Monday, April 28, 2014

Through Deaf Eyes, A Straightforward Look At Deaf Culture

PBS had a sale, and I bought this DVD. Naturally it's something I would take a strong interest in. I really some of the points brought up and some of the stories told. The documentary is a lot of different deaf people talking, and some Deaf-produced films. Some of the deaf people use sign language, some are "oral" successes, some have cochlear implants.

The theme is the same though: they are happy being deaf or have learned to live with it. As one man says, "It's no different than being a man instead of a woman, being short instead of tall..."

Don't try to fix us.

I appreciated many aspects of this film. I especially like how it talked about cochlear implants and how though a great device for some, it does have its disadvantages. It kills all the auditory nerves in your ear, making the receiver unable to hear unless they are wearing the implant. *This film was released in 2007, and perhaps this has since changed, but I know was warned by my audiologist about the possible loss of what I had left should I pursue this option myself.*

Different things I learned from this film:

Thomas Hopkins Galludet was responsible for the first school for the deaf in the U.S. The reason: he wanted to teach deaf people the word of god. He brought over a French teacher with his French sign language, who then adjusted the language to some of the signs already being used in the United States and thus, ASL was born.

Alexander Graham Bell was a very controversial figure in deaf culture. Not deaf himself, but married to a deaf woman, he had very strong opinions. I can see his point on some issues, though I feel trying to eliminate flaws in the human race through proper breeding is a bit much. Without our "flaws" we'd all be the same and that's boring. We wouldn't be who we are, some of us, without our "flaws".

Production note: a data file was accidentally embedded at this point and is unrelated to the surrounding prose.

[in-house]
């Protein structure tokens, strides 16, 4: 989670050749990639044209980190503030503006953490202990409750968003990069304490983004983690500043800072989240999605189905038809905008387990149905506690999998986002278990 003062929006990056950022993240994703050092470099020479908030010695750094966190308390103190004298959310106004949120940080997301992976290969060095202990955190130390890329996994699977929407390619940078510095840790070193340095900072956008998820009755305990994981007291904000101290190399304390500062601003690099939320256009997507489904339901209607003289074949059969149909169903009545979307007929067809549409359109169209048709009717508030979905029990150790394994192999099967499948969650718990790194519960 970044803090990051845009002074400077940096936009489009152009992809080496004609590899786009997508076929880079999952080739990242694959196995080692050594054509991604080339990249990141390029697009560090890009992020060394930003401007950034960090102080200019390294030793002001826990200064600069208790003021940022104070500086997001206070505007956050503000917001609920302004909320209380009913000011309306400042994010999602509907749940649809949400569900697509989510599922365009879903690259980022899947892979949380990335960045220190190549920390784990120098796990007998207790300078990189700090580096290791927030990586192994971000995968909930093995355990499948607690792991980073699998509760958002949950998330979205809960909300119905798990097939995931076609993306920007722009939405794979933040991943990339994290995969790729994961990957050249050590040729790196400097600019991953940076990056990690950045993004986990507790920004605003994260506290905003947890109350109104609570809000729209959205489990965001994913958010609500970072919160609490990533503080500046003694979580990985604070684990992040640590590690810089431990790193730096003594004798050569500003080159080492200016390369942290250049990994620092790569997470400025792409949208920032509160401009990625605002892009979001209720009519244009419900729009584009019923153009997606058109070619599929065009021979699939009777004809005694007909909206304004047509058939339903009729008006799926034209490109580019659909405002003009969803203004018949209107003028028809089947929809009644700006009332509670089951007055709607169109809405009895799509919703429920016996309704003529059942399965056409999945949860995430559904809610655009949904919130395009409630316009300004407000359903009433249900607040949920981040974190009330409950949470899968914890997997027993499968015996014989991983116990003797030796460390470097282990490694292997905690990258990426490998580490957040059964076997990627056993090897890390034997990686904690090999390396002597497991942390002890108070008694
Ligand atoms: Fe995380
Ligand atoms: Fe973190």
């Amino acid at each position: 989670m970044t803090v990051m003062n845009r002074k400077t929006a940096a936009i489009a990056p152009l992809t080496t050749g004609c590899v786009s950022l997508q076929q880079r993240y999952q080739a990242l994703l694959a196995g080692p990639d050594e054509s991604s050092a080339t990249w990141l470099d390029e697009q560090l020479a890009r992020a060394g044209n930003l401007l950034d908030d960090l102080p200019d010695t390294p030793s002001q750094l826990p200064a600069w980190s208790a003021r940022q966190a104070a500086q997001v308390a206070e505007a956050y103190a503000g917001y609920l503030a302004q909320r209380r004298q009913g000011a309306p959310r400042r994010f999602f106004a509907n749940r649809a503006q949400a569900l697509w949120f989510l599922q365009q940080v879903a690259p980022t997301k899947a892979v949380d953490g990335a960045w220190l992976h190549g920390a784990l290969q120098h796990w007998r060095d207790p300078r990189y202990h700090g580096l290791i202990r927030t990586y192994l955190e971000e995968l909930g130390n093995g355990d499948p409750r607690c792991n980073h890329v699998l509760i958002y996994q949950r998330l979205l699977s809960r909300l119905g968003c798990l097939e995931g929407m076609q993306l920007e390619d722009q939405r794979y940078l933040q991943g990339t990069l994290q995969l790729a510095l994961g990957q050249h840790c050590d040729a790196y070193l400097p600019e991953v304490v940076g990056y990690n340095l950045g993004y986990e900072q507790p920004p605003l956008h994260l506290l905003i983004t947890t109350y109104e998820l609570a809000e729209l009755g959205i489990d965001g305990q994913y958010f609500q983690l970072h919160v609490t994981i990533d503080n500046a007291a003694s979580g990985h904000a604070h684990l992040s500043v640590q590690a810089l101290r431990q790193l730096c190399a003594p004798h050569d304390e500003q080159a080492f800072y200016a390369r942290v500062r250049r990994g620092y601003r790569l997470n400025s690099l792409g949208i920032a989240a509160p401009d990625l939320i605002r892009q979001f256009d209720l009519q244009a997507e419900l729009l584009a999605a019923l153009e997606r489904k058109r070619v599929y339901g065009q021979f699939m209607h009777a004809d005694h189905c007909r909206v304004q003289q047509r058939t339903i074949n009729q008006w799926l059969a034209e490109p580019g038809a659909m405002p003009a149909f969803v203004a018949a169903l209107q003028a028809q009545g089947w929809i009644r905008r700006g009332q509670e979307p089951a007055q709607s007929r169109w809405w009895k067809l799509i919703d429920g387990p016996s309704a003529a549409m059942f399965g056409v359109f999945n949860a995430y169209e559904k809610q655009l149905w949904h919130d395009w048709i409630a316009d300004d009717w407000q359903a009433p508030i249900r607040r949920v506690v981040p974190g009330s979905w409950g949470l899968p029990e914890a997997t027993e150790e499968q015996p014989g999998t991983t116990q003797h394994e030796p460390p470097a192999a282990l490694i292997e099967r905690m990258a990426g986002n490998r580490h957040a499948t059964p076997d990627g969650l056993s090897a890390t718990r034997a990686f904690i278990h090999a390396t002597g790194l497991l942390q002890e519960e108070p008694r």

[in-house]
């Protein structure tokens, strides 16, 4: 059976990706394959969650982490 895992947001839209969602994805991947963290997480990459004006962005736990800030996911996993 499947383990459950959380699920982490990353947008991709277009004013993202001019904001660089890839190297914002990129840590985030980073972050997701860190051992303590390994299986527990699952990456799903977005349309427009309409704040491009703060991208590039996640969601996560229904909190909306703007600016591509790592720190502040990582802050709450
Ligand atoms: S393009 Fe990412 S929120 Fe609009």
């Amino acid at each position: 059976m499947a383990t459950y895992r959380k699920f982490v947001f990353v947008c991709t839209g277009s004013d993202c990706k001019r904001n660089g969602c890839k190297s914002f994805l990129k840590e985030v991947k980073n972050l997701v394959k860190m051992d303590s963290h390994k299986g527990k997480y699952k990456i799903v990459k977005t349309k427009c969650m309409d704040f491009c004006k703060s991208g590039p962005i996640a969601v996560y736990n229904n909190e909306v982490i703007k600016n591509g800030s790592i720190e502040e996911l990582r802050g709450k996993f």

He felt that the deaf should be forced to lip read and speak, not grow dependent on signs and thus cut themselves off from the hearing world.

But...but as a lady points out in this documentary, we then end up spending so much time just learning to talk and lip-read that we don't focus as much as basic education or I should say, advanced education. And lip-reading is EXHAUSTING.

I have to agree with BOTH AGB and the lady. Had I learned solely Sign Language, I would not have had some of the jobs I've had, I'd not have been able to communicate with family members at all. I'd be shut off from just about everyone I know, so for me lip-reading was the path, but it is indeed exhausting and I do feel...not entirely immersed in either world. But I feel this documentary did explore the variety of choices and in the end, it's not up to AGB or the lady. It's up to the deaf person what path they wish to pursue.

We also meet some people who interact in both worlds.

This briefly touches on the silent film and how it was a disappointing transition for deaf people when sound was introduced as it was a long time before captioning came to be.

The football huddle you see today...was created by deaf players.

An old TTY, 70s model?
Surprising and interesting to me is also the fact that folks used to believe that aviation could possibly cure deafness...and Charles Lindbergh himself charged 50 bucks a "deaf flight" but there of course, was no recorded cures.

“They would charter a plane, bring the deaf boy in the cockpit. The plane would take off and do loops, hoping the boy would get his hearing back again.”
It took 90 years from the inventing of the telephone for TTY to be introduced, allowing us to communicate that way. And this is all thanks to a man named Robert Weitbrecht, a reclusive deaf man who loved dogs. With two other people, he set up a teletypewriter and a modem and made the clicking of a key transmit a sound that upon reaching its destination would transfer back to a letter.

This is very cool to me. It took a while for this invention to catch on and become what you see in the picture above because teletypewriters were hard to come by and weighed 200 pounds.

And it comes as no surprise to me, the revelation that the Civil Service passed a law in 1906 saying they would no longer deaf or HoH people... Though turned over two years later, I know from personal experience the seed that was planted did indeed grow into a tree. Hum.

Very interesting documentary, though I could have done without some of the "films" and especially the weird performance about the bucket....I have no idea what was going on there. But I'm simply not that artistic. I don't "get" the ballet either.

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